At night, UC Riverside’s campus looks different as the daytime hustle and bustle gives way to a quiet stillness. But behind the scenes, a busy group of employees is responsible for keeping vital operations running.
The overnight shift includes police officers patrolling the campus, custodial crews cleaning buildings, and Dining Services employees cooking and baking before dawn at the student residential restaurants.
Facilities Services has one of the largest night shifts with about 80 employees working a variety of jobs on a typical night. The custodial staff is responsible for maintaining 3.2 million square feet of floor space in 90 academic buildings.
Salvador Cardenas, a custodial supervisor, oversees a specialized six-person floor care team who work nights and weekends deep cleaning carpets and waxing floors.
The crews – split into those that work Sunday through Thursday and those working Tuesday through Saturday – methodically clean one building at a time before moving onto the next. Some like the Tomás Rivera Library take a month to clean while others take a few weeks. It takes them two years to cover the entire campus at which point they start all over again.
On a late October night, the crew was working in Olmsted Hall, cleaning the floors.
Cardenas, who worked at UCLA for 15 years, joined UCR in February 2020 and has worked a night shift the entire time. He starts each night with a cup of coffee his wife has ready for him as he goes out the door.
“I’m used to it,” he said of the hours. “I think I work better at night.”
Aaron Uresti, assistant director of custodial services and resource management for Facilities Services, said the crew’s work is specialized. It involves knowing how to strip and lay wax evenly, accounting for the different types of tiles and materials in buildings of varying age.
“It is in a way an art form, especially when it comes to waxing the floors,” he said.
Newer buildings that have polished concrete get a deep cleaning, all part of the preventative maintenance to extend the life of campus facilities.
George Montes, a zone mechanic who works closely with Cardenas’ team, used to work a day shift but switched to nights as that allowed him to interact directly with the Facilities Services crews. He is responsible for fixing custodial equipment, which includes everything from vacuum cleaners to the soap and paper towel dispensers. He’s responsible for maintaining about 2,500 dispensers in about 500 restrooms.
On this particular night, Montes brought a floor scrubbing machine to Cardenas’ crew that has been upgraded with new brush plates, a new battery, and an aluminum handle. Montes said he always has several projects going at once in his workshop.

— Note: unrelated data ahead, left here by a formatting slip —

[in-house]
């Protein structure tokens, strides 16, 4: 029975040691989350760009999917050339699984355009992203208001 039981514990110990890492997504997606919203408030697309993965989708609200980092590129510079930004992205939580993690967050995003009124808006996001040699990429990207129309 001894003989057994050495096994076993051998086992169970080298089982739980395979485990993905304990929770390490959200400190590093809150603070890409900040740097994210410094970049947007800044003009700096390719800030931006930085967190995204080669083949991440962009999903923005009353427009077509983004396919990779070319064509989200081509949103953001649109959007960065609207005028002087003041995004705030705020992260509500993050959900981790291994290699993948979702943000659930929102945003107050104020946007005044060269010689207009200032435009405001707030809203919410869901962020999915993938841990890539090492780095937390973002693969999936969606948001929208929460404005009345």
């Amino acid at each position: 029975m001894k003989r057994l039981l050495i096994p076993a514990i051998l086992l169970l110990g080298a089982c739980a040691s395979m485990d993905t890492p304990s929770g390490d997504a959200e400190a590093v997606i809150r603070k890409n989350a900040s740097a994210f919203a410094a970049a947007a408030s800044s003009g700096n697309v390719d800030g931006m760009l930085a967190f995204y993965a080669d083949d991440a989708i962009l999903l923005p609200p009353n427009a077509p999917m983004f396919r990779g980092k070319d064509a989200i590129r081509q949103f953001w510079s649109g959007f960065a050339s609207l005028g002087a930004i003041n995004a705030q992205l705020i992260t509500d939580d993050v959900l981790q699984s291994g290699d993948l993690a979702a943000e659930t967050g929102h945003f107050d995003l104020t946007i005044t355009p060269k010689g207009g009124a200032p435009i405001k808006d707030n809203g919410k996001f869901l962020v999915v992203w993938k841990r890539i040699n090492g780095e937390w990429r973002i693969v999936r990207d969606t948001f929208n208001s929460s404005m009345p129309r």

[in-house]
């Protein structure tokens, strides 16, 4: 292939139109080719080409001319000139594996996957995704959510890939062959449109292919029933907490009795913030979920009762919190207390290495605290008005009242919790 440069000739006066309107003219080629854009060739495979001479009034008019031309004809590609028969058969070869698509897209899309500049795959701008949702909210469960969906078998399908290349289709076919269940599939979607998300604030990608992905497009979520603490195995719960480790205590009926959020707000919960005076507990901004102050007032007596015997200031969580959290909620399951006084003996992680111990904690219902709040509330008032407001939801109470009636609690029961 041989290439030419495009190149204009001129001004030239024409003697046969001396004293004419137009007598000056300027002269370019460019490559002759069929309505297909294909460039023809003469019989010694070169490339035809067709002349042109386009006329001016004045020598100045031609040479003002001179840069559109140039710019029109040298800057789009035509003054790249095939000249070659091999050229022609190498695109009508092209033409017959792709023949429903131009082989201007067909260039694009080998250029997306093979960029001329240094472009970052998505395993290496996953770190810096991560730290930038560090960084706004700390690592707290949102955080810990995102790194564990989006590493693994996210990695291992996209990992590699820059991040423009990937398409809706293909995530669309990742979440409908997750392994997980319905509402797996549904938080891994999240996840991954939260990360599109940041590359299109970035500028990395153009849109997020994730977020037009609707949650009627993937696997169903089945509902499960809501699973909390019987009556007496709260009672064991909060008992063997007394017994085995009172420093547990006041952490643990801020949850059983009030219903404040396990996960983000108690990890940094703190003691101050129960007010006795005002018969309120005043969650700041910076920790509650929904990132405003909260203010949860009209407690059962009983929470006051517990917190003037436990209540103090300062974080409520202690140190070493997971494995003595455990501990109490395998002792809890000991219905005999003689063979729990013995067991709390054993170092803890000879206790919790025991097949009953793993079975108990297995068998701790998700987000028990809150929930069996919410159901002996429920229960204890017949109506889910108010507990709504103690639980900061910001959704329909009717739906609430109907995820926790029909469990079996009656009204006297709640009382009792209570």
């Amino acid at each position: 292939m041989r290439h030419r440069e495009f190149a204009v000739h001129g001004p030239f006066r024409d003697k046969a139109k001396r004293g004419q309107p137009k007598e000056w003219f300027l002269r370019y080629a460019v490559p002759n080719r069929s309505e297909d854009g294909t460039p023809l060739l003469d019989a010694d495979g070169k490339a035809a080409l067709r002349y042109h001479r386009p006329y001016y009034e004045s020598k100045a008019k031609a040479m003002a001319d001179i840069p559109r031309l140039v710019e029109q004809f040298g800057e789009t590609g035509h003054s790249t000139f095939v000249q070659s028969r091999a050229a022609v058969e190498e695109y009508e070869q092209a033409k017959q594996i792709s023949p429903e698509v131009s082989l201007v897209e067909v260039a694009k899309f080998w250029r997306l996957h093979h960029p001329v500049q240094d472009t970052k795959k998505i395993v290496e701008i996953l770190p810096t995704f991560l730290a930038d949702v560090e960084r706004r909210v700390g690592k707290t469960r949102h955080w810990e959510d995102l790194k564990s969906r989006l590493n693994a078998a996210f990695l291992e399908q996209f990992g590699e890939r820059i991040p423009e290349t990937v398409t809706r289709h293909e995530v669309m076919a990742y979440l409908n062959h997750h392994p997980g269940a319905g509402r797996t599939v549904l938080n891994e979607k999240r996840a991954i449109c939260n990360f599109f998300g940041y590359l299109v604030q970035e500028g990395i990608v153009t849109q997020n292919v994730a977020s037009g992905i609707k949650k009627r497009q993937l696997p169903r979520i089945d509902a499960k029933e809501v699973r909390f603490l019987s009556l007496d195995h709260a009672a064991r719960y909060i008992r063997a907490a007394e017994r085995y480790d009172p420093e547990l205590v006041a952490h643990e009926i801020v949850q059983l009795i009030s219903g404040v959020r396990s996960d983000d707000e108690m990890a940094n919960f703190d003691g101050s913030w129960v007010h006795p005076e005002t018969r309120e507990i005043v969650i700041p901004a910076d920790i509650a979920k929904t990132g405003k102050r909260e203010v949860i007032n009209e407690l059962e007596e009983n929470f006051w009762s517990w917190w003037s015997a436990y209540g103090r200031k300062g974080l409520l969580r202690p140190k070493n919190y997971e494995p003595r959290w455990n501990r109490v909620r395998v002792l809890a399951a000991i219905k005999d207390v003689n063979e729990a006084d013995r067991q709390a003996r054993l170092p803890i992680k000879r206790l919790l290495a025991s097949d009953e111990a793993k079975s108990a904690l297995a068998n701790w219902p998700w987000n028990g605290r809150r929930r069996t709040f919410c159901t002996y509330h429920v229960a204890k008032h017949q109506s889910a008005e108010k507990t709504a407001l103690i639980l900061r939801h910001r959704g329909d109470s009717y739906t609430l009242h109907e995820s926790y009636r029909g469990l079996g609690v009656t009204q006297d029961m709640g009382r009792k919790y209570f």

While the campus is quieter at night, Montes said there’s always activity such as students studying or researchers in their labs.
“It never stops,” Montes said. “The campus never sleeps.”
The Central Plant is one of the facilities that is running 24 hours a day, seven days a week with two operators at all times responsible for monitoring the four steam boilers and eight chillers that connect to several core campus buildings. The plant provides steam, compressed air, and vacuum to those buildings.
Plant operators Ricardo Rodriguez and Rudy Hernandez, who work the night shift, monitor readings from the plant control room. During their shift, they take readings, start up chillers, and remotely open valves.
Rodriguez said the night shift works out for him because he takes classes in the day. Four years in the U.S. Navy got him used to working odd shifts, he said.
For street sweeper Ricky Salinas nights are the best time for him to clean the mostly vacant campus roads and parking lots. He drives his Pelican street sweeper truck across campus at about five miles an hour. Three brushes underneath scrub the pavement while a vacuum in the middle sucks up trash and debris.
Salinas enjoys seeing the campus at night, noting that he’s spotted racoons, donkeys, coyotes, and wildcats roaming around. His supervisor Louie Garcia describes Salinas as the eyes for campus at night, letting him know in the morning of any problems he notices such as a downed tree branch or building that needs to be checked on. If he sees anything suspicious like a broken window, he’ll alert police.
Salinas, who has been with UCR since 2017, began working as a street sweeper operator in 2018. He likes the shift because he can spend more time with his daughter during the daytime.
“I like just the routine of it,” he said. “I come into work, do my job, I keep the campus clean. Before you know it, your shift is done.”